Start out with a simple brain dump. It shouldn’t take very long.

Write down every area of your life.

Don’t include things to do like “clean the car,” but instead, ask yourself what area it belongs to, i.e., “car.” I have a whole article listing examples of areas of focus, but here are a few to get your thinking:

  • Car
  • House
  • Health
  • Fitness
  • Learning Martial Arts
  • Coffee Appreciation
  • Tennis
  • Pokemon Cards
  • Music
  • Piano
  • Films
  • Cocktail Making
  • Travel
  • Sketching

Of course, your list will look very different to these examples. Keep writing until you have every area of your life written down.

Count up your areas and add your fundamentals.

What’s your total?

  • 1-2 Hermit or Monk
  • 3-6 The Simple Life
  • 7-10 Manageable Complexity
  • 11-15 Stress Inducing
  • 16+ Ahhhhh!

Let’s get one thing straight: living a complex life isn’t necessarily bad. You may be able to cope with the complexity, especially if you’re high energy and able to compartmentalize your time and life appropriately. For most people, however, a day cluttered with work and errands is a recipe for stress and its associated health problems.

People were not designed to play on three sports teams, attend band practice, and maintain a discord server about a niche game that no one plays anymore while juggling their family, social life, job, and trying to build a passive income stream on the side. Just reading that sentence gives me a little dose of cortisol.

Time to Make Some Tough Decisions

Looking at your list of areas, you undoubtedly see a few that you know you can lop off. Start with those. Cross them out, put an X next to them, or do whatever you need. Those are gone.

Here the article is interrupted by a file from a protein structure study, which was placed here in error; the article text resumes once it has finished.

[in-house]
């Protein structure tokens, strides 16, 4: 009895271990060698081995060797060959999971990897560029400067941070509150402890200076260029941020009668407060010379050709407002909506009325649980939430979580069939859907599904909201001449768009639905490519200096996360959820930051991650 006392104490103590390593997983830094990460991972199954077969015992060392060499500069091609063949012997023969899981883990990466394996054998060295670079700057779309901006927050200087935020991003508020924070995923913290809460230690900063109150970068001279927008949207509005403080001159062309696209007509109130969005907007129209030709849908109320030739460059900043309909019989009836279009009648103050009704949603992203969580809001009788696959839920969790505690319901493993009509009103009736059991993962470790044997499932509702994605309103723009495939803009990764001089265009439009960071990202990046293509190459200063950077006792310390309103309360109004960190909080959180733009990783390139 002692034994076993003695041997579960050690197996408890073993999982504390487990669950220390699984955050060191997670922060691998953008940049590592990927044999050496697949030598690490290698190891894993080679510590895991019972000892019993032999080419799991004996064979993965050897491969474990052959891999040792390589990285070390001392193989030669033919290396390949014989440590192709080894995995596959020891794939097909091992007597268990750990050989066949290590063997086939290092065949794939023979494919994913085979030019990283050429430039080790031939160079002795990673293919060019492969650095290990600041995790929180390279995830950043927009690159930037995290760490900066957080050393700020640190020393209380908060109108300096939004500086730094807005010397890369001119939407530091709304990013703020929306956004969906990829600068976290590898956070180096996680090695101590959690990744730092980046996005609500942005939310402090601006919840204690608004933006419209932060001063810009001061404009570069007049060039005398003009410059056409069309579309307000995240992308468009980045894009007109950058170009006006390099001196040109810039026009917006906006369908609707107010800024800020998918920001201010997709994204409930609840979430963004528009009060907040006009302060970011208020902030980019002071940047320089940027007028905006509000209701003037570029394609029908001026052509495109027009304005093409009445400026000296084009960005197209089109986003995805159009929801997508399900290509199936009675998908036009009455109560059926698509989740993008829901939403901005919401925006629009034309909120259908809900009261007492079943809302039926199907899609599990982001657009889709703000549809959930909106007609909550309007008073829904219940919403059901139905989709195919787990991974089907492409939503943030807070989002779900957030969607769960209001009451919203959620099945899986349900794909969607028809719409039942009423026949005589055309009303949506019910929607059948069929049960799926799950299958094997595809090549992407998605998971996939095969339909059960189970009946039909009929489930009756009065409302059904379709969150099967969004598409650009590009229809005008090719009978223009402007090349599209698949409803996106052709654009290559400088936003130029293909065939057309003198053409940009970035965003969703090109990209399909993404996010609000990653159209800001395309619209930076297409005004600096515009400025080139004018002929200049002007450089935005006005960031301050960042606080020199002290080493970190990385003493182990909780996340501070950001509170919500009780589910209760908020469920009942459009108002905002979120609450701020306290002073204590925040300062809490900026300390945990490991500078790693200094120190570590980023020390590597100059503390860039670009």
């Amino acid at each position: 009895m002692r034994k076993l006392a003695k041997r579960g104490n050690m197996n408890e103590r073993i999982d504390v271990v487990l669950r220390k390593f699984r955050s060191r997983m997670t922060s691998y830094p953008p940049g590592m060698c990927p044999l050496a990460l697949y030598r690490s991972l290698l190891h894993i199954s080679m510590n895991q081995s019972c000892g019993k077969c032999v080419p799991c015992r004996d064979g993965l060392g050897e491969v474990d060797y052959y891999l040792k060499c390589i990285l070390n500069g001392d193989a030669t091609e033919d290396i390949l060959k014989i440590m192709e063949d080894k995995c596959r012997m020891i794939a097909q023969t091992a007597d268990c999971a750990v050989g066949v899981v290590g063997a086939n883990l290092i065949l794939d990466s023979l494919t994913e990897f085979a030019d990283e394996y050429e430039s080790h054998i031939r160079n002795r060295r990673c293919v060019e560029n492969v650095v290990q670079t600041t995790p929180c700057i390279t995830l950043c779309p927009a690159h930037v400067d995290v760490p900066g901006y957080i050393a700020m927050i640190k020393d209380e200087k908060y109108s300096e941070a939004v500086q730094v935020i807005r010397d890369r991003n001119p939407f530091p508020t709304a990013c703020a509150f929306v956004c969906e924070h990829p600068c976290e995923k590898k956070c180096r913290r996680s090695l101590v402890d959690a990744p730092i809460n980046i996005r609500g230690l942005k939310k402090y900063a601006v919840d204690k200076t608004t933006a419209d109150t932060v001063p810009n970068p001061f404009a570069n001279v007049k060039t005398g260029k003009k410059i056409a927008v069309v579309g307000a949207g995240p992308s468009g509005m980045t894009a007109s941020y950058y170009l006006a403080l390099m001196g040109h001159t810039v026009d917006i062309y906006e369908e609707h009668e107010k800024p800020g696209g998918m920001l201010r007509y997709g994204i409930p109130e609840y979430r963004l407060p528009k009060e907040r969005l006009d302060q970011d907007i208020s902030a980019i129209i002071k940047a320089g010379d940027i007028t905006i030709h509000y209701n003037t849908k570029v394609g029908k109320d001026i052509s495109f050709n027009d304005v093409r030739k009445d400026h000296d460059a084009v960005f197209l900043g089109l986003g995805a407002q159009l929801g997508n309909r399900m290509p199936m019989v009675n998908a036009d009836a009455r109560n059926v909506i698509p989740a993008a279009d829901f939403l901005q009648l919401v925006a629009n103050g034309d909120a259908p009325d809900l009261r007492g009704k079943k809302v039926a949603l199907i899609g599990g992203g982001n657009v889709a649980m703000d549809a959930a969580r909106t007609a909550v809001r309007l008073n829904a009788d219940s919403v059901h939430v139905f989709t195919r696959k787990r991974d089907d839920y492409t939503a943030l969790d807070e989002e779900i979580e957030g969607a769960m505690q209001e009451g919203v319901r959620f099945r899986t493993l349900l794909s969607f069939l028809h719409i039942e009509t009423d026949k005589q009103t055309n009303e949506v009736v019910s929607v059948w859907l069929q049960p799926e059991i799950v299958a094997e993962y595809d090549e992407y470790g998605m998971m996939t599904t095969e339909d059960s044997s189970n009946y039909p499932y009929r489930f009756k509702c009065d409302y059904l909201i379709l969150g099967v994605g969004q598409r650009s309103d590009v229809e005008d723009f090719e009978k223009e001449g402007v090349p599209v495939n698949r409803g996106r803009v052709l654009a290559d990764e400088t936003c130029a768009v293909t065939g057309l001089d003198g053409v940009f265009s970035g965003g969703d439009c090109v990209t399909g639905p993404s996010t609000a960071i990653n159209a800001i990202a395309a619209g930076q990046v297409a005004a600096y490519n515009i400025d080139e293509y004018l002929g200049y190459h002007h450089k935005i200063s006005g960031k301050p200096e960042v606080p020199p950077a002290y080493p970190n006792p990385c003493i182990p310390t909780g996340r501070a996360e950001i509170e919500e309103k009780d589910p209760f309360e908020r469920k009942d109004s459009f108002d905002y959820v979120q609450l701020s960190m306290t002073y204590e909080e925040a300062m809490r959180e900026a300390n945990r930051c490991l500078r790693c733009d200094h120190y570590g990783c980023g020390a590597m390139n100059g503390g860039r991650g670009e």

Now, what’s left are decisions you need to make.

Remember, these aren’t permanent decisions for the rest of your life but will impact the near future, so choose wisely.

Removing things is never as easy as choosing things. So, Just select the areas that stand out to you first. Aim to have seven total areas (including your fundamentals.)

If you have an organizer or planner, and I recommend you do, write down your new areas of life on the front page. This is your new life.

Commit to your newly defined simple life for at least the following year. Then if you want to bring something back, have at it.

Everything that didn’t make the cut needs to be left in the dust for now. That means calling people or groups and letting them know you’re taking a break, saying no when those activities arise, and possibly letting go of some of your possessions related to them.

It’s tough, but it will be worth it. After this cull, you will be free to focus on the parts of your life you love most.

Simplify What’s Left

After simplifying the areas of your life, it’s time to get a little more practical.

Look at the areas you decided on and ask yourself, “How do I over-complicate this?” Let’s look at some examples.

A Simple Family Life

You can’t abandon your family, stop eating, or go off the grid and grow your own food (OK, maybe you can.) But that doesn’t mean you can’t simplify these areas of your life.

You need to teach your kids right from wrong; you need to keep them healthy and happy, but everything else is optional.

I was terrified that my son didn’t get enough intellectual and physical stimulation, so I would read him classics, find different genres of music to listen to with him, and encourage him to play musical instruments, sports, martial arts, card manipulation, rubix cubes, and many other hobbies and activities.

The truth was, though, he was fine. All I was doing was making my life harder. I spent hours researching what I should do next and bought him equipment. He didn’t enjoy being pushed to do so many things, either.

Relief came quickly when we moved, and I changed a few things.

  1. I started listening to him.
    Rather than finding activities for him, he tells me what he wants to do. I no longer need to look for activities, games, or books. He does it all for me automatically. I don’t need to push him to come to play chess. I just play whatever he wants instead.
  2. I outsourced the responsibility.